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§ 401. Depending on their relation to the members of the predication the words of a sentence usually fall into two groups — the group of the subject and the group of the pred­icate 1.

Sometimes thefe is a third group, of parenthetical words, which mostly belongs to the sentence as a whole. In the sentence below the subject group is separated from the pre­dicate group by the parenthetical group.

That last thing of yours, dear Flora, was really remarkable.

§ 402. As already mentioned (§ 54), the distribution and the function of a word-combination in a sentence are usually determined by its head-word: by the noun in noun word-combinations, by the verb in verb word-combinations, etc.

The ^adjuncts of word-combinations in the sentence are added to their head-words in accordance with their combina-bility, to develop the sentence, to form its secondary parts which may be classified with regard to their head-words. 2

All the adjuncts of noun word-combinations in the sentence can be united under one name, attributes. All the adjuncts of verb (finite or non-finite) word-combinations may be termed complements. In the sentence below the attributes are spaced out and the complements are in heavy type

He often took Irene to the theatre, instinctively choosing the modern Society plays with the modern Society conjugal problems. (Galsworthy).

The adjuncts of all other word-combinations in the sen­tence may be called extensions. In the sentences below the extensions are spaced out.

You will never be free from dozing and dreams. (Shaw).

1 These groups are regarded as the immediate constituents of a sentence L Bloomfield says: "Any English-speaking person, who concerns himself with this matter, is sure to tell us that the immediate consti­ tuents of Poor John ran away are the two forms poor John and ran away "

2 See Л С. Бархударов, Д. А. Штелинг, op cit., §461.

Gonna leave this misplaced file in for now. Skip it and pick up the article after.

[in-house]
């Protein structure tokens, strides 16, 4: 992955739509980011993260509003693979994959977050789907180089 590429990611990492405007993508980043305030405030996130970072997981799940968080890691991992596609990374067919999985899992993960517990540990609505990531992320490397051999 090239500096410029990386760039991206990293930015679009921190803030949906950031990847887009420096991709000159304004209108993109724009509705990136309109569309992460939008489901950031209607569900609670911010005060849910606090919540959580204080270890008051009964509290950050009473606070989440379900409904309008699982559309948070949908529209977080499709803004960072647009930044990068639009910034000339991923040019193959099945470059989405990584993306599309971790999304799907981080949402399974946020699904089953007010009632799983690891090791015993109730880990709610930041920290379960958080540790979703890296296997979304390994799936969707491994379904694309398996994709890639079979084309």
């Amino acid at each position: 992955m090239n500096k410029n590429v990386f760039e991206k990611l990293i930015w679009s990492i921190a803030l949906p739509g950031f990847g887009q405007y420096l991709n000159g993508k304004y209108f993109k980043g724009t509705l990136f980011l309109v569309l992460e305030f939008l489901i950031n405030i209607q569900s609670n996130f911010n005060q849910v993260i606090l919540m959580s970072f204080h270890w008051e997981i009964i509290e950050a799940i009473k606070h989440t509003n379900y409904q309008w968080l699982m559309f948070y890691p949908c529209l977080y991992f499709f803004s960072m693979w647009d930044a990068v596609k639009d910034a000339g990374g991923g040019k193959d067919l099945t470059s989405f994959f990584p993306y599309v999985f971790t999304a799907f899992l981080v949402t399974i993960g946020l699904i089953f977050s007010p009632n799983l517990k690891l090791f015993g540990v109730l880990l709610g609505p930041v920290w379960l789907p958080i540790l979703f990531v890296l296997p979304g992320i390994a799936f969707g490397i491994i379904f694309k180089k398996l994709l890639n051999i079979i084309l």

She was ever silent, passive, gracefully averse. (Gals-worhty).

The distribution of semi-notional words in the sentence is determined by their functions — to connect notional words or to specify them. ' Accordingly they will be called connec­tives or specifiers. Conjunctions and prepositions are typical connectives 2 Particles are typical specifiers.

The peculiarities of all these words and combinations of words as parts of the sentence will be discussed in the corres­ponding chapters of this book.


A. As to Their Structure

§ 403. Sentences with only one predication are called simple sentences. Those with more than one predication have usually no general name 3. We shall call them composite sentences.

In a composite sentence each predication together with the words attached is called a clause.

Composite sentences with coordinated clauses are com­pound sentences.

She's a very faithful creature and I trust her. (Cronin).

Composite sentences containing subordinated clauses are complex sentences.

// / let this chance slip, I'm a fool. (Cronin).

In a complex sentence we distinguish the principal clause (I'm a fool) and the subordinate clause (If I let this chance slip) or clauses.

1 See A. Martinet A Functional View of Language Oxford, 1962, p. 52: "If in a phrase such as with a smile, smile is considered the centre of the phrase . . a is centripetal . with centrifugal: a is connected with the rest of the sentence only through smile, which it helps to specify, with connects smile with the rest of the sentence^.

2 In his book Connectives of English speech f Fernald deals chiefly with prepositions and conjunctions

3 Sometimes they are called periods, but as the opposite of simple sentences the term does not seem to fit H Poutsma names them compo­ site sentences, a term we adopt heie.


We may also differentiate compound-complex (He seems a decent chap, and he thinks Ferse at the moment is as sane as himself. Galsworthy), and complex-compound (When that long holocaust of sincerity was over and the bride had gone, she subsided into a chair. Galsworthy) sentences.

There may be several degrees of subordination in a complex sentence.^,

It was almost nine o'clock before he reached the club, where he found Lord Henry sitting alone. (Wilde).

The clause where he found Lord Henry sitting alone is subordinated to the subordinate clause before he reached the. club and is therefore of the second degree of subordination.

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